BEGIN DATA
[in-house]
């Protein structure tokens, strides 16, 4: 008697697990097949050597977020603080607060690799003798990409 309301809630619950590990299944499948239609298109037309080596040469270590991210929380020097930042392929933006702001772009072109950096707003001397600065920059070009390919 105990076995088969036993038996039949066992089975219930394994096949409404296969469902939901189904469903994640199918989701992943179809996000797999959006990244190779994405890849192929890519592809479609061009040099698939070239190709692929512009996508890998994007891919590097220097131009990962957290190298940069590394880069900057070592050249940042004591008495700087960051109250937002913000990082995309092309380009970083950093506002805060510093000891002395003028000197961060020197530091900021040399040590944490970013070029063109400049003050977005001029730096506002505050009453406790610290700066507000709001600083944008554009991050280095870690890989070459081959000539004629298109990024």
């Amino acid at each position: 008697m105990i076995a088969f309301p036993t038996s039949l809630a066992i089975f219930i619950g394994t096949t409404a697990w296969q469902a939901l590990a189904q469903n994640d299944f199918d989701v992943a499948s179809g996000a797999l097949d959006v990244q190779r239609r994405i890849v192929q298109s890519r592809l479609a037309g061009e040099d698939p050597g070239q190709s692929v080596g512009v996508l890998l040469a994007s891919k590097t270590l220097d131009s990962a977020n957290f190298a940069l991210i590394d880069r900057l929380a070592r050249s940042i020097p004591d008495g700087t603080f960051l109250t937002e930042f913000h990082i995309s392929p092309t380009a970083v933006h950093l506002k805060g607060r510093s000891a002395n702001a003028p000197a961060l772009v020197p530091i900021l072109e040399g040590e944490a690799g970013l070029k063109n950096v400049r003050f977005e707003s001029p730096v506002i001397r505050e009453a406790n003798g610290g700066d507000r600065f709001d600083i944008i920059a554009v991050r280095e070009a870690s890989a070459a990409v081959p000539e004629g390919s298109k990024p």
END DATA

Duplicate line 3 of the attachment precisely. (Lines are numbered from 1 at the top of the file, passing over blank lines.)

């Amino acid at each position: 008697m105990i076995a088969f309301p036993t038996s039949l809630a066992i089975f219930i619950g394994t096949t409404a697990w296969q469902a939901l590990a189904q469903n994640d299944f199918d989701v992943a499948s179809g996000a797999l097949d959006v990244q190779r239609r994405i890849v192929q298109s890519r592809l479609a037309g061009e040099d698939p050597g070239q190709s692929v080596g512009v996508l890998l040469a994007s891919k590097t270590l220097d131009s990962a977020n957290f190298a940069l991210i590394d880069r900057l929380a070592r050249s940042i020097p004591d008495g700087t603080f960051l109250t937002e930042f913000h990082i995309s392929p092309t380009a970083v933006h950093l506002k805060g607060r510093s000891a002395n702001a003028p000197a961060l772009v020197p530091i900021l072109e040399g040590e944490a690799g970013l070029k063109n950096v400049r003050f977005e707003s001029p730096v506002i001397r505050e009453a406790n003798g610290g700066d507000r600065f709001d600083i944008i920059a554009v991050r280095e070009a870690s890989a070459a990409v081959p000539e004629g390919s298109k990024p």